Character and Characterization in Desai's In Custody: Some Questions

Members of English 27, Postcolonial Studies, Brown University, Spring 1997

1. In Meatless Days Sara Suleri uses certain characters as foils to develop other characters with comparison and contrast. What effect does a comparison of Desai's characters from In Custody with each other have on our perceptions of them as individuals, especially considering the predominantly low opinions we most naturally hold of them? [Jeremy Finer]

2. Deven, like Rushdie's Omar Khayyam Shakil, appears an unlikely hero, a cringing, morose coward unable to push through life. How does this representation of Deven relate to the subject of Urdu, along with its various connotations, as embodied in the Urdu poet Nur? "Seeing that line waver and break up and come together again upon the sheet of blue paper, Deven felt as if he were seeing all the straight lines and cramped alphabet of his small, tight life wavering and dissolving and making way for a wave of freshness, motion, even was Nur, Nur's poetry and Nur's person; Nur who had caused this thrust, this rush that was sweeping up from outside" (In Custody, 104). [Erica Dillon]

3. Deven has been described as a "modernist anti-hero," a protagonist with little heroic. Is a heroic or at least sympathetic character critical to a tragic story? Why are all the characters in the novel described negatively and grotesquely? What effect does this have on our reading of Deven? [Lucia Duncan]

5. Are the characters in Anita Desai's book likeable? Are Deven's many adversaries real or imagined? Is the reader made to feel sorry for the protagonist, or does he seem largely at fault for his own situation? Do we look upon him with pity or disgust? What emotions is Desai trying to evoke through her portrayal of different characters in this book? [Phoebe Koch]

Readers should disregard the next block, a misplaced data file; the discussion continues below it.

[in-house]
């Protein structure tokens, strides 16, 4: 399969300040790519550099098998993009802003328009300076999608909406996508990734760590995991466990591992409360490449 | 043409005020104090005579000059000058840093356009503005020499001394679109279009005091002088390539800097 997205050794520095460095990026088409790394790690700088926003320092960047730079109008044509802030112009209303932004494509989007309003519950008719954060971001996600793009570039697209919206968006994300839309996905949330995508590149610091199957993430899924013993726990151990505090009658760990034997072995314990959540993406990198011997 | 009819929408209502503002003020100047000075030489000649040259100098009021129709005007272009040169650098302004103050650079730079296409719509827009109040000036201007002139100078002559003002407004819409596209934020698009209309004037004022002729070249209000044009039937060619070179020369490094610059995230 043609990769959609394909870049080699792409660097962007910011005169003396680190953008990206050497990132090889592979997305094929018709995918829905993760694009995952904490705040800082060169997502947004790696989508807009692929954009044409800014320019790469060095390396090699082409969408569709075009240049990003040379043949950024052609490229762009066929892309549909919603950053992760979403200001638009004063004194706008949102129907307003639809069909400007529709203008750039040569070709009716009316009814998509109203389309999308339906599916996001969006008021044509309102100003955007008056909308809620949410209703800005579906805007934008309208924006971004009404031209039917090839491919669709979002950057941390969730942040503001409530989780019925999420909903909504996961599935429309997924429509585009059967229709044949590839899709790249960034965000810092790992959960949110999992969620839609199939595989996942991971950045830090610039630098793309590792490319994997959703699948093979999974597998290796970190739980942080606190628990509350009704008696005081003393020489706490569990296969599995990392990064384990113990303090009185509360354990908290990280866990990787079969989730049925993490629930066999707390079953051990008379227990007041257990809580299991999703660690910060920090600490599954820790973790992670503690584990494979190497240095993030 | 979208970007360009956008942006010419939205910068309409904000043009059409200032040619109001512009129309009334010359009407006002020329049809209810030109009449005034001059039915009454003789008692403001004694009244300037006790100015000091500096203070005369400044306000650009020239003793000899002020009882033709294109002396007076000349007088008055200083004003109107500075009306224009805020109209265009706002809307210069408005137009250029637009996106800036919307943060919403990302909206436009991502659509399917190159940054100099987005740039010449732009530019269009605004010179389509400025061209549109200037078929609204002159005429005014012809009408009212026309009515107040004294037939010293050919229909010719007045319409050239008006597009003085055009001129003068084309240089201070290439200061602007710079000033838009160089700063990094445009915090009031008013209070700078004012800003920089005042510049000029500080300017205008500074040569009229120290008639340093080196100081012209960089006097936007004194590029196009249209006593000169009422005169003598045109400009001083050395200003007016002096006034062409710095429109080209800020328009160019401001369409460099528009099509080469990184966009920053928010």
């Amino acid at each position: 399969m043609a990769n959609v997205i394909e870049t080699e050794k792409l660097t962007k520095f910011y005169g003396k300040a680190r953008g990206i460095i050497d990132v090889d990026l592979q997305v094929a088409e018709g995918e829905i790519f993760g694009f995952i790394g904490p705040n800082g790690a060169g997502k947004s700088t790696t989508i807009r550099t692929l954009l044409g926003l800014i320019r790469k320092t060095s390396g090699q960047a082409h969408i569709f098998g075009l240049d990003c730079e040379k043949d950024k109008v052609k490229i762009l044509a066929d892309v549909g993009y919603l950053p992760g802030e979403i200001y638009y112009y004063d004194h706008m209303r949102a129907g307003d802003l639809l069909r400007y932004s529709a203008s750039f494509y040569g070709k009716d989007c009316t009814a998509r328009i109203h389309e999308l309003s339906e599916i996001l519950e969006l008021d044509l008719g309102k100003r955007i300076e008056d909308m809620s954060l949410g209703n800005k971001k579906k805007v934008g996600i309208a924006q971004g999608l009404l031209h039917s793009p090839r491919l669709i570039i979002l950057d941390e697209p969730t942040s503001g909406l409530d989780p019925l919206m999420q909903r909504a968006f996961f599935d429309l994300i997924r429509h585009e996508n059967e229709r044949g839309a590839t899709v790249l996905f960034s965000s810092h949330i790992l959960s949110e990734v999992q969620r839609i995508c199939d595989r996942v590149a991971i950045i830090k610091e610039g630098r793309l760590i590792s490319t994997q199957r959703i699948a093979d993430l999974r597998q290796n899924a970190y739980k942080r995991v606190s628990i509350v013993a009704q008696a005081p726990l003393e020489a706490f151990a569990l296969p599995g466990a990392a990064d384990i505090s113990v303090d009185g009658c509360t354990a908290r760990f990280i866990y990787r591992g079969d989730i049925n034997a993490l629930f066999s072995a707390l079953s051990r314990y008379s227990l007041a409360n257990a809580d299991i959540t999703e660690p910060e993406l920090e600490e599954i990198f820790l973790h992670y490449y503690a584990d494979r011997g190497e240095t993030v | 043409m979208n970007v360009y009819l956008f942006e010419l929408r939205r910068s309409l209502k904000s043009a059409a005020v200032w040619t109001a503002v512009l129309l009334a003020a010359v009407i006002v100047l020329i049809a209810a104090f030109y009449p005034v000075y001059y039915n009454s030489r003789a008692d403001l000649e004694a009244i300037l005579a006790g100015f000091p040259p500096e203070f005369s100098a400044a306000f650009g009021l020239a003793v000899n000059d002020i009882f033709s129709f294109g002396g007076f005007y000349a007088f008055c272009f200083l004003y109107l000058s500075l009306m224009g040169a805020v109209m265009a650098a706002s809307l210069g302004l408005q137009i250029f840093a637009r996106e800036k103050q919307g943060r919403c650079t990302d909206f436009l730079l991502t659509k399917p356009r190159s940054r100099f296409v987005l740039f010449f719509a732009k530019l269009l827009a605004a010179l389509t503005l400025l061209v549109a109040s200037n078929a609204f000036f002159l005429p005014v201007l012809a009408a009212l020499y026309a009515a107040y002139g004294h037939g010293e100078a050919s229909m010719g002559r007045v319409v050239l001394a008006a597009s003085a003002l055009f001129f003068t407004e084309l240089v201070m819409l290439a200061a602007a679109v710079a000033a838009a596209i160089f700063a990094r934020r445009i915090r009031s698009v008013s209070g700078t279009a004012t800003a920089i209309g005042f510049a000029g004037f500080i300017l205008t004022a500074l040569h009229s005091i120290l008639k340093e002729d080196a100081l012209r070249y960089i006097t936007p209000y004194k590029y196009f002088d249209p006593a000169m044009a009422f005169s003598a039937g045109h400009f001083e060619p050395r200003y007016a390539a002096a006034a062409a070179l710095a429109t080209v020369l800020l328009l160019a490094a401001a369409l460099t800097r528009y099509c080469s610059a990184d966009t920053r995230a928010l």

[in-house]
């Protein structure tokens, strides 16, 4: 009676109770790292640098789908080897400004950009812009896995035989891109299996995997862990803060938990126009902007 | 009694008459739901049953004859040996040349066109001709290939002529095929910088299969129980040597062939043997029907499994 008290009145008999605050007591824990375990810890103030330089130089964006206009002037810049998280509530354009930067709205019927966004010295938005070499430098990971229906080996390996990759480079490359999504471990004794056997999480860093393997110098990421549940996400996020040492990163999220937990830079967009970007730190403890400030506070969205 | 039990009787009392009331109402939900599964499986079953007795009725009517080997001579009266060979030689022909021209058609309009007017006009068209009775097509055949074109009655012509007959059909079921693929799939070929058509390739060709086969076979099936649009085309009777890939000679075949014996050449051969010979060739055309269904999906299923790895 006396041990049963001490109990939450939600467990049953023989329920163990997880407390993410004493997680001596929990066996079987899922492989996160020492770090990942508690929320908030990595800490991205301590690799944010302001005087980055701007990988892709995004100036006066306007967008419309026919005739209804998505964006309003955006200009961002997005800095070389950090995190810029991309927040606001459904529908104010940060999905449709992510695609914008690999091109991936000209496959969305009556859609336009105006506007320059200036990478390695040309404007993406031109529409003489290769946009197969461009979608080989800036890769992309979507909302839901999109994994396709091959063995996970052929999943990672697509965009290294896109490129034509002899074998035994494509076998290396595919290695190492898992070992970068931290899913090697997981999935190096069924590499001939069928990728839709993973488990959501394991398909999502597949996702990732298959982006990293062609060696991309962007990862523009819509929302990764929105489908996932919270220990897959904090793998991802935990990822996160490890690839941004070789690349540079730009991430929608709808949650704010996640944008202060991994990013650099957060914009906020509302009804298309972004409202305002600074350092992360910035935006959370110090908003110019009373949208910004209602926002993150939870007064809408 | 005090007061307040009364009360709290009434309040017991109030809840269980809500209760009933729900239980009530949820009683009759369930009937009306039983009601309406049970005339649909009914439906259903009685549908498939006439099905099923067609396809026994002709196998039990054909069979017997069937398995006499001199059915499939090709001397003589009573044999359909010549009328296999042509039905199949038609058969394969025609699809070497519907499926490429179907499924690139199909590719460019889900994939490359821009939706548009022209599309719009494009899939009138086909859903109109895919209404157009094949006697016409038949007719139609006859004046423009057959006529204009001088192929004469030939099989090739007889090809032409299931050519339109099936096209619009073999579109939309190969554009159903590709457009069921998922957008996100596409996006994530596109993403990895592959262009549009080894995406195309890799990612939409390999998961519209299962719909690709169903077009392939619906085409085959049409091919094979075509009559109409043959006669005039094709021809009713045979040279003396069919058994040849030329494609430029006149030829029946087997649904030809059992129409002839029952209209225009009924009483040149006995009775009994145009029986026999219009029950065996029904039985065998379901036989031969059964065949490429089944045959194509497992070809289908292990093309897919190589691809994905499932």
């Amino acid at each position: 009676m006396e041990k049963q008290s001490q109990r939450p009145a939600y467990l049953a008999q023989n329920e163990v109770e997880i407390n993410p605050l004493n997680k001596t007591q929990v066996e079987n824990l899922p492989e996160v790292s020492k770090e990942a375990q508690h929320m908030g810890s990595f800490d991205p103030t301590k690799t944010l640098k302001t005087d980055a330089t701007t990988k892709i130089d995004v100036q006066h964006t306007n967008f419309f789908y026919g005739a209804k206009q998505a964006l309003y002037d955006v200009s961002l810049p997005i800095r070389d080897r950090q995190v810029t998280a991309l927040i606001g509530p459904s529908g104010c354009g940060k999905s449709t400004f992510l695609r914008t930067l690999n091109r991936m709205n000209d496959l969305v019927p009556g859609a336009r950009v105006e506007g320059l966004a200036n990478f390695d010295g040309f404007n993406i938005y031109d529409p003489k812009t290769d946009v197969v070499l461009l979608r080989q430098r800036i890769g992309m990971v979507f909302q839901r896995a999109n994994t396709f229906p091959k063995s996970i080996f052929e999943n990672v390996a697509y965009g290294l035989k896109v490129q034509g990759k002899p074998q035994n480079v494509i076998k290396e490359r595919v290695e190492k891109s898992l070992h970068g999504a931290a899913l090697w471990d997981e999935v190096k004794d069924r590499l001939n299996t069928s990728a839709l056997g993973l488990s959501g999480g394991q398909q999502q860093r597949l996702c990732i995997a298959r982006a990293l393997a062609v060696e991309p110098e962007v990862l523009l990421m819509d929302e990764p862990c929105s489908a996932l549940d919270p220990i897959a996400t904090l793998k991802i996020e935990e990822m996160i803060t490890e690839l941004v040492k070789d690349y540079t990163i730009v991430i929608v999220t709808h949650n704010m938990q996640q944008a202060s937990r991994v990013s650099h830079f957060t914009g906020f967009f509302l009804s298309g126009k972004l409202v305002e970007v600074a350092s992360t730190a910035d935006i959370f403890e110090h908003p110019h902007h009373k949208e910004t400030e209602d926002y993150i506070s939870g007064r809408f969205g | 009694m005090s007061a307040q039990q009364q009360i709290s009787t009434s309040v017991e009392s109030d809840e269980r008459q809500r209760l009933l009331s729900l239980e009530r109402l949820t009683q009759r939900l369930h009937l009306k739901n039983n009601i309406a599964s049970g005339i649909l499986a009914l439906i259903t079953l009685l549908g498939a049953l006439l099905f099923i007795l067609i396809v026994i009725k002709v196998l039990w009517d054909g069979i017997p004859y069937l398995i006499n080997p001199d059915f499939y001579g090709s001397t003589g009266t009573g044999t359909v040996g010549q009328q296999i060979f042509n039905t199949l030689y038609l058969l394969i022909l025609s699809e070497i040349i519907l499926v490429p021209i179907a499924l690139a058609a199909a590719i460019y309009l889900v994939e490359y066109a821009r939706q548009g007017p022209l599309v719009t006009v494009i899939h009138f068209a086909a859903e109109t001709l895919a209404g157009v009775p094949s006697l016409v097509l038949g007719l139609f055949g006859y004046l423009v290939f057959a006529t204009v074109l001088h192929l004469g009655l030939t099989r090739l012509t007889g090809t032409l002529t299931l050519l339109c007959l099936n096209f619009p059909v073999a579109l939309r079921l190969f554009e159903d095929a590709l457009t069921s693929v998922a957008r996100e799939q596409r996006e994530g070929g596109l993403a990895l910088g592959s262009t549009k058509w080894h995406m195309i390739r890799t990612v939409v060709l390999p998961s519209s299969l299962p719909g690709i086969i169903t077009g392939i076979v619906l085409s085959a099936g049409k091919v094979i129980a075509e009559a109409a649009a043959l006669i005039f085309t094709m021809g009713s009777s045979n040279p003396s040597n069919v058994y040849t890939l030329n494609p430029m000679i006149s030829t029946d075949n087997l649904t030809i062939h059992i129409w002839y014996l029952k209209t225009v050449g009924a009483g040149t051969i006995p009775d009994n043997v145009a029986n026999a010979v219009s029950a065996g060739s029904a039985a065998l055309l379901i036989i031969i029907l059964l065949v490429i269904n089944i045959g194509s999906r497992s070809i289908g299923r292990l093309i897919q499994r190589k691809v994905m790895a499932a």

6. Desai describes the aspirations of female characters in the novel in different ways. Sarla is portrayed as having had her hopes for a life with modern appliances deferred by her husband's choice of profession. Imtiaz Begum wanted her work to be judged by the same standards as was the work of male poets. In Sarla's case Desai presents a female character who seemed contented with the traditional male-dominated socio-political power structure. Even her lofty aspirations of owning fan, 'phone, and frigidaire as a girl were intertwined with the idea of marriage. This power structure was so pronounced that Deven was even prompted to remark that he could not reveal to his wife that he shared her disappointment because "it would have permanently undermined his position of power over her, a position that was as important to her as to him: if she ceased to believe in it, what would there be for her to do?" Imtiaz, however, strived for actual gender equity. In her letter to Deven she wrote challenging him to judge her enclosed verse fairly and to consider the obstacles that she as a female poet encountered. Is Desai making the statement that Sarla and Imtiaz are representative of their respective Hindu and Muslim cultures as the statement "countless generations of Hindu womanhood behind her stood in her way" would seem to attest? Discuss the implications. [Uzoma Ukomadu]

Main Overview India Overview Anita Desai In Custody Characterization